Locked-In Syndrome: Symptoms, Recovery & Prognosis

Instructor: Artem Cheprasov

Artem has a doctor of veterinary medicine degree.

This lesson is going to define locked-in syndrome, go over the three major categories of it, its signs and symptoms, as well as prognoses for survival and chances of recovery.

What is Locked-In Syndrome?

Imagine for a second that someone binds all of your legs and feet, duct tapes you thoroughly to a pole so you can't move, gags you so you can't speak, and then gives you a drug so you can't make a noise. Scary right? How would you feel? Really think about that question for a second.

A medical scenario just like this is experienced by people who have locked-in syndrome (LIS). This is a condition where a person is almost completely, or fully, unable to move any part of their body nor speak, yet is fully conscious and aware of their surroundings.

Let's go over this condition's signs, symptoms, recovery, and prognosis.

Signs & Symptoms

The Three Categories of LIS

Traditionally, LIS is subdivided into three categories. Remember, all three refer to a state where consciousness/awareness is fully intact!

  • Classical LIS refers to the inability to neither speak nor move; with the exception of blinking and vertical eye movements. The latter two motions can be used for communication so long as someone is aware that the person is performing these motions voluntarily! It should be noted that some people do have the ability to move their eyes horizontally instead of vertically.
  • Incomplete LIS refers to classical LIS but with some other voluntary movements preserved, such as some other facial movements.
  • Total LIS, where there is no mobility nor speech whatsoever.

Other signs and symptoms of LIS include any combination of the following:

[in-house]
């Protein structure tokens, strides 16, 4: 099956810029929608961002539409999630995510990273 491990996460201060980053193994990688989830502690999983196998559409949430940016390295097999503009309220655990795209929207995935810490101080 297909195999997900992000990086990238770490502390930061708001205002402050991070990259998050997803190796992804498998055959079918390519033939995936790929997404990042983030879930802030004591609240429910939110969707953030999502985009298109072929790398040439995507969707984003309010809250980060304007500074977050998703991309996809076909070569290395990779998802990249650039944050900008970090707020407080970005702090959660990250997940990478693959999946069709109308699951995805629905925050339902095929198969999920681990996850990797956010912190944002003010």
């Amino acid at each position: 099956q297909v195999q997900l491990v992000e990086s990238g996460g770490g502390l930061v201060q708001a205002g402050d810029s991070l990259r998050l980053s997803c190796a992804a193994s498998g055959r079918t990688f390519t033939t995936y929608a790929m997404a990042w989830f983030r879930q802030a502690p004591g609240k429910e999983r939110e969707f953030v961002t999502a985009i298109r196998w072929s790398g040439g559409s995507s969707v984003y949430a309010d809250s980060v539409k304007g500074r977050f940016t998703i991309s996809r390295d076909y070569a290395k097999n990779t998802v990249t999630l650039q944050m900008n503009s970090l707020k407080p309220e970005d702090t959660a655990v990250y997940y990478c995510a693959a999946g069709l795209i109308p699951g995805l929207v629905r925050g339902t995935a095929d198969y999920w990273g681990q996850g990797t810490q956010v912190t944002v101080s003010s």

• Memory problems
  • Attention deficit problems
  • Visual difficulties but usually no difficulties with hearing
  • Insomnia, or the inability to fall or stay asleep
  • Vertigo
  • Rapidly changing emotions
  • The inability to properly swallow

Other Considerations

People who are 'locked-in' may have severe anxiety as a result of their inability to move nor speak when they clearly want to do so. Just imagine, it usually takes an average of 2.5 months to correctly diagnose LIS and differentiate it from other conditions, like a true coma! Some people had been misdiagnosed for over 5 years before someone realized they were conscious all along. They were simply assumed to be unconscious when they were not. Interestingly, it's usually family members, not physicians, who recognize signs of consciousness in a person with LIS.

Prognosis & Recovery

The prognosis for recovery from LIS all depends on exactly what caused it. In most cases, long-term survival is low. The most common cause of LIS is a vascular issue. That is to say, a blocked or burst blood vessel in the brainstem. In these instances, most people will perish within 4 months. However, those who have been medically stabilized and have survived for a year have a very good chance at living for 10 years; with many living for several decades.

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